4 Questions Every Singer Must Answer

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Before every performance, I’m going to ask myself these jargon-free questions –says Craig Lees.

He’s been described as ‘mad scientist meets vocal alchemist’.

Dane Chalfin uses incredible physical and intellectual energy to reinforce his central claim: ‘we can produce any sound we want, both safely and efficiently’.

He is also asks questions that cut through the ‘vocal-jargon’ in favor of simplicity and clarity.

As singers, we are often given complex and sometimes bewildering instruction; breathe from the diaphragm, lower the larynx, sing from your head or chest voice. But what does this all mean? And more importantly, do we actually understand the instruction being given?

In contrast to this, Dane gives singers a clear set of instructions – here are my four favorite statements from his last public master class at Leeds College of Music:


Checkbox  How Does That Feel For You?
‘As a coach’ he explains, ‘It is important that I remove my own preconceptions and tastes from the equation. In order to fully develop as an artist, the singer must be allowed to make his or her own artistic choices. It is my job to help them fulfill these ambitions as efficiently as possible’. This question, says Dane, is also true for technique – healthy technique should never hurt. He asks students constantly about the “effort level” in the region of the larynx. On a scale of 1-10 (1=no effort at all; 10= crippling pain) he insists that your singing should be around the 2-3 range. That’s because the rest of your body should be recruited to help your singing out.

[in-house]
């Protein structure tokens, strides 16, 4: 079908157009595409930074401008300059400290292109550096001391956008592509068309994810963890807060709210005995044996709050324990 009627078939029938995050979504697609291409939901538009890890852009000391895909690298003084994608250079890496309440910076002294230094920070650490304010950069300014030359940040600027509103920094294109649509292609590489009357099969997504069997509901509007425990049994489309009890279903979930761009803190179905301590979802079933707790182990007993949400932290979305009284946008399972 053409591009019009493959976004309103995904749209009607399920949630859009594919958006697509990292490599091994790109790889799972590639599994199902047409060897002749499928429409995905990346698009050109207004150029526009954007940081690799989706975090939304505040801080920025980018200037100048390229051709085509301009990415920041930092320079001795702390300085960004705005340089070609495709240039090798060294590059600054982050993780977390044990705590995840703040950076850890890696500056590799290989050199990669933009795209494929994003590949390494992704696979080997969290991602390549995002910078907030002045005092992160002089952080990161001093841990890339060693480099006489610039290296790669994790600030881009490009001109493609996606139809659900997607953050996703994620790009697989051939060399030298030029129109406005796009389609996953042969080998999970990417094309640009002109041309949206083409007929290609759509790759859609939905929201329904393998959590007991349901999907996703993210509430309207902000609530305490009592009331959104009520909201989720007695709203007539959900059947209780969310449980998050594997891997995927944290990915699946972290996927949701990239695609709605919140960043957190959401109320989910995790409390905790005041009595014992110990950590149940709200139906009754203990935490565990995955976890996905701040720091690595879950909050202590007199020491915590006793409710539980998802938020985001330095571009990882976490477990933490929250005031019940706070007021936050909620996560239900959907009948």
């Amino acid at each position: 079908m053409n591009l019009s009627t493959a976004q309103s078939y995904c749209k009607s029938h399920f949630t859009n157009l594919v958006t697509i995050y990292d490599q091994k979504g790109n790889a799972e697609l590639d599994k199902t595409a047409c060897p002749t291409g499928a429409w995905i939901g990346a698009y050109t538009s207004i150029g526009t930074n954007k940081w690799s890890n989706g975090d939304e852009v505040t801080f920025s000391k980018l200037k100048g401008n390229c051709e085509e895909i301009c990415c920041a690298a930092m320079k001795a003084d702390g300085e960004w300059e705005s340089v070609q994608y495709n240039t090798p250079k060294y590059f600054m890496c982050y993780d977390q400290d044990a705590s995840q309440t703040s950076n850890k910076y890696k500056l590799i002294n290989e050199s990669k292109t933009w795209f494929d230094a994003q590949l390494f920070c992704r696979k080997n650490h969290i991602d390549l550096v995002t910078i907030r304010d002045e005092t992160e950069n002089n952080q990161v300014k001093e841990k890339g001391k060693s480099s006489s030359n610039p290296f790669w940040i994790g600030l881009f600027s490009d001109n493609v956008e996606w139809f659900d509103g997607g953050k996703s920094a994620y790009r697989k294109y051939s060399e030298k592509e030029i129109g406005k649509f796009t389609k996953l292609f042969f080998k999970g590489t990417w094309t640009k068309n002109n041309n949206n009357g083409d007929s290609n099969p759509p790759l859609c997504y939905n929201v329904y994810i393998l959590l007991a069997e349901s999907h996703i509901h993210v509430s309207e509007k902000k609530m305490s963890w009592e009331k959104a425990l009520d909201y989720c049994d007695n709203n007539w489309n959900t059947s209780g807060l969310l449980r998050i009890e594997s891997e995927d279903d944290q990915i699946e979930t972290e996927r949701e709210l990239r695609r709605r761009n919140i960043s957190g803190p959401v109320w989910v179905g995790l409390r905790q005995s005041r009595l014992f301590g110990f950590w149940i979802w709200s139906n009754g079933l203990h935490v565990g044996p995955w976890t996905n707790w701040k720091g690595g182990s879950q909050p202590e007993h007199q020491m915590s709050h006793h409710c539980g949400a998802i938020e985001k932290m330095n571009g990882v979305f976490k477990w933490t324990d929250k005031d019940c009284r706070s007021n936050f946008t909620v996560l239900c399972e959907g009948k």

check_02Are You Letting Go of Inhibition?
Dane insists that, ‘as humans we are the only mammals with the ability to inhibit the sounds we make. Therefore, when it comes to singing we have the ability to get in our own way’. As an audience member, it was plain to see that many of the volunteers that took to the stage had unrealized potential, it was just a case of getting them to believe in their vocal power. ‘Imagine two tiny versions of yourself on each shoulder’ he encouraged, ‘one is the voice of doubt, telling you you’ll embarrass yourself if you try this sound/note, while the other is telling you go for it! Listen to the latter, believe in it, and see what happens.’


check_03Have You Gotten Primal?
The idea of primally sourced sound, be it a yell, scream, whinge or sigh, is central to Dane’s work. He’s convinced that often our unconscious use of these sounds employs naturally healthy vocal technique. Using ‘real world’ examples he encourages his students to connect with these sounds, at one stage having the whole crowd on their feet, doing their best “toddler tantrum” impression to a chorus of “It’s not fair”! He calls this, “whinge quality”. Using the ‘whinge’ Dane unlocked areas of a student’s voice that even she didn’t know existed; the resulting performance was met by whoops and hollers of approval from the crowd.


check_04Are You Making Others Feel Something?
‘Why do we go to watch a performance?’ Dane enquired. ‘We go because we want to feel something, because we want to be moved emotionally, to be captivated in the emotional journey that the artist takes us on’. As singers, we spend a lot of time perfecting our art, practicing the perfect warm-ups, stretching our range and solidifying our riffs and runs. However, how often do we stop to really look closely at the song – to deconstruct it and figure out what it means to us? In doing this we let go of our inhibitions, let go of vanity, and perhaps even technique! But in the end, both audience and singer are left with an altogether more authentic and satisfying experience.


I am in no doubt that you will have all found Dane’s advice on VoiceCouncil to be both insightful and thought provoking – check out his article on Extreme Singing.

If you ever get the opportunity to experience one of his workshops in person I implore you to do so!

Every time I sing, I’ll never forget to check in with myself on these 4 messages.

-Craig Lees